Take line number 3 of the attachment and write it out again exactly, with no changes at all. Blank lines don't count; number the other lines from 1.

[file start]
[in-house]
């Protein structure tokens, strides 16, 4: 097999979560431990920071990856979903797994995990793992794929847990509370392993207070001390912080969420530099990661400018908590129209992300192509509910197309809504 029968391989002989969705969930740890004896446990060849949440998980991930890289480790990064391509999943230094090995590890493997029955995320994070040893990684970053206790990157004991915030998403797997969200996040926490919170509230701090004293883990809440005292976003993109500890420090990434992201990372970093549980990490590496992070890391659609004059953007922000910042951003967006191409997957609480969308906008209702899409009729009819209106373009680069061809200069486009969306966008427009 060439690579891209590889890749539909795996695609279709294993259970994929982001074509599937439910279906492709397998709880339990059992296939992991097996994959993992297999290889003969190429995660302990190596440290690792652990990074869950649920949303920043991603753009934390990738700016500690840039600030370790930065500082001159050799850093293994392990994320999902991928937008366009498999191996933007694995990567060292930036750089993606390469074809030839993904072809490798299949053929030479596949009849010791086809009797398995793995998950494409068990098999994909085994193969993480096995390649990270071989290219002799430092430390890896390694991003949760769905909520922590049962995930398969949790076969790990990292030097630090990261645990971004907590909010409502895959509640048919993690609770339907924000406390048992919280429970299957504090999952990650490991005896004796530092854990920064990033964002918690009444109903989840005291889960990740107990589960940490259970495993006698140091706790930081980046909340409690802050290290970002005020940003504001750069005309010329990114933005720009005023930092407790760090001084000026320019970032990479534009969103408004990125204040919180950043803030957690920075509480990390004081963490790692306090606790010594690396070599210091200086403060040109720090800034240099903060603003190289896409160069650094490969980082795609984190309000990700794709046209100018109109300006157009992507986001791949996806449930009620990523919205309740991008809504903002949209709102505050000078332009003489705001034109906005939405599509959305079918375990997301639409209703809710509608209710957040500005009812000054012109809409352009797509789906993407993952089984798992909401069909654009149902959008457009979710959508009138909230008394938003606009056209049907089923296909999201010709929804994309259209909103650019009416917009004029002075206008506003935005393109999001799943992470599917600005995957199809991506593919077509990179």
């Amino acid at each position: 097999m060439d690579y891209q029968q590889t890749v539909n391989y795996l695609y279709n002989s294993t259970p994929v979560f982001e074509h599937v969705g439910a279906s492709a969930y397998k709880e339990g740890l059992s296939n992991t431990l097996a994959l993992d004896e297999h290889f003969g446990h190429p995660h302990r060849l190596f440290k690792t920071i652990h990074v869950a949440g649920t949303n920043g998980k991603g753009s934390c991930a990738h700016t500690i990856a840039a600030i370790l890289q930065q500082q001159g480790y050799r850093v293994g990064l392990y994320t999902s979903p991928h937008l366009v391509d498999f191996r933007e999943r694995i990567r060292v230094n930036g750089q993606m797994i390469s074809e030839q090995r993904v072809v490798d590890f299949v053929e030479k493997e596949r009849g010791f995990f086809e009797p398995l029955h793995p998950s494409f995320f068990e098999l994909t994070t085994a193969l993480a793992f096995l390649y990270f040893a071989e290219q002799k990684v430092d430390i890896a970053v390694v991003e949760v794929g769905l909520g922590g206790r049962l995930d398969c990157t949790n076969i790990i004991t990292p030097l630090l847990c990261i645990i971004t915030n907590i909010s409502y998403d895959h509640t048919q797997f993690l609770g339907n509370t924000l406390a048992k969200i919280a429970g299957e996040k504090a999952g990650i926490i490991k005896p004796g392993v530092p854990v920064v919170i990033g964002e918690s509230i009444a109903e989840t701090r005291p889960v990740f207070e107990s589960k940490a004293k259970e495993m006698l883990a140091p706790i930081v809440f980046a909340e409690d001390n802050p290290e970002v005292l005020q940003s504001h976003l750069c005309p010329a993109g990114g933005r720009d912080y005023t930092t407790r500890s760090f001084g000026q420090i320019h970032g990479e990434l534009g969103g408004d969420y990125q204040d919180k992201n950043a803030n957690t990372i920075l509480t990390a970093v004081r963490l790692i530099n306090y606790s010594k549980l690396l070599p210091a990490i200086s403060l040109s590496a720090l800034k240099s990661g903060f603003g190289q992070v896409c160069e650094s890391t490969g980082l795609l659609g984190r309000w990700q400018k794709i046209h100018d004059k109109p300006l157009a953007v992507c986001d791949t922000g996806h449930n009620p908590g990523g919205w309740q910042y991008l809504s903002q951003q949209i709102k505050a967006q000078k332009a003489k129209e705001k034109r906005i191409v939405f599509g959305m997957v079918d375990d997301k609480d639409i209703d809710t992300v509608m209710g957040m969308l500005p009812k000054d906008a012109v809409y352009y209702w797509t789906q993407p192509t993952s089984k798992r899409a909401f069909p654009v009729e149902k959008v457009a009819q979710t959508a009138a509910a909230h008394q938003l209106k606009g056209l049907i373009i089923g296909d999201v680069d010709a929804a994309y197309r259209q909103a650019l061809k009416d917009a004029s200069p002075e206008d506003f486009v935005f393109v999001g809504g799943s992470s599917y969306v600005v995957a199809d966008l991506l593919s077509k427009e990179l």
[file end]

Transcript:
């Amino acid at each position: 097999m060439d690579y891209q029968q590889t890749v539909n391989y795996l695609y279709n002989s294993t259970p994929v979560f982001e074509h599937v969705g439910a279906s492709a969930y397998k709880e339990g740890l059992s296939n992991t431990l097996a994959l993992d004896e297999h290889f003969g446990h190429p995660h302990r060849l190596f440290k690792t920071i652990h990074v869950a949440g649920t949303n920043g998980k991603g753009s934390c991930a990738h700016t500690i990856a840039a600030i370790l890289q930065q500082q001159g480790y050799r850093v293994g990064l392990y994320t999902s979903p991928h937008l366009v391509d498999f191996r933007e999943r694995i990567r060292v230094n930036g750089q993606m797994i390469s074809e030839q090995r993904v072809v490798d590890f299949v053929e030479k493997e596949r009849g010791f995990f086809e009797p398995l029955h793995p998950s494409f995320f068990e098999l994909t994070t085994a193969l993480a793992f096995l390649y990270f040893a071989e290219q002799k990684v430092d430390i890896a970053v390694v991003e949760v794929g769905l909520g922590g206790r049962l995930d398969c990157t949790n076969i790990i004991t990292p030097l630090l847990c990261i645990i971004t915030n907590i909010s409502y998403d895959h509640t048919q797997f993690l609770g339907n509370t924000l406390a048992k969200i919280a429970g299957e996040k504090a999952g990650i926490i490991k005896p004796g392993v530092p854990v920064v919170i990033g964002e918690s509230i009444a109903e989840t701090r005291p889960v990740f207070e107990s589960k940490a004293k259970e495993m006698l883990a140091p706790i930081v809440f980046a909340e409690d001390n802050p290290e970002v005292l005020q940003s504001h976003l750069c005309p010329a993109g990114g933005r720009d912080y005023t930092t407790r500890s760090f001084g000026q420090i320019h970032g990479e990434l534009g969103g408004d969420y990125q204040d919180k992201n950043a803030n957690t990372i920075l509480t990390a970093v004081r963490l790692i530099n306090y606790s010594k549980l690396l070599p210091a990490i200086s403060l040109s590496a720090l800034k240099s990661g903060f603003g190289q992070v896409c160069e650094s890391t490969g980082l795609l659609g984190r309000w990700q400018k794709i046209h100018d004059k109109p300006l157009a953007v992507c986001d791949t922000g996806h449930n009620p908590g990523g919205w309740q910042y991008l809504s903002q951003q949209i709102k505050a967006q000078k332009a003489k129209e705001k034109r906005i191409v939405f599509g959305m997957v079918d375990d997301k609480d639409i209703d809710t992300v509608m209710g957040m969308l500005p009812k000054d906008a012109v809409y352009y209702w797509t789906q993407p192509t993952s089984k798992r899409a909401f069909p654009v009729e149902k959008v457009a009819q979710t959508a009138a509910a909230h008394q938003l209106k606009g056209l049907i373009i089923g296909d999201v680069d010709a929804a994309y197309r259209q909103a650019l061809k009416d917009a004029s200069p002075e206008d506003f486009v935005f393109v999001g809504g799943s992470s599917y969306v600005v995957a199809d966008l991506l593919s077509k427009e990179l």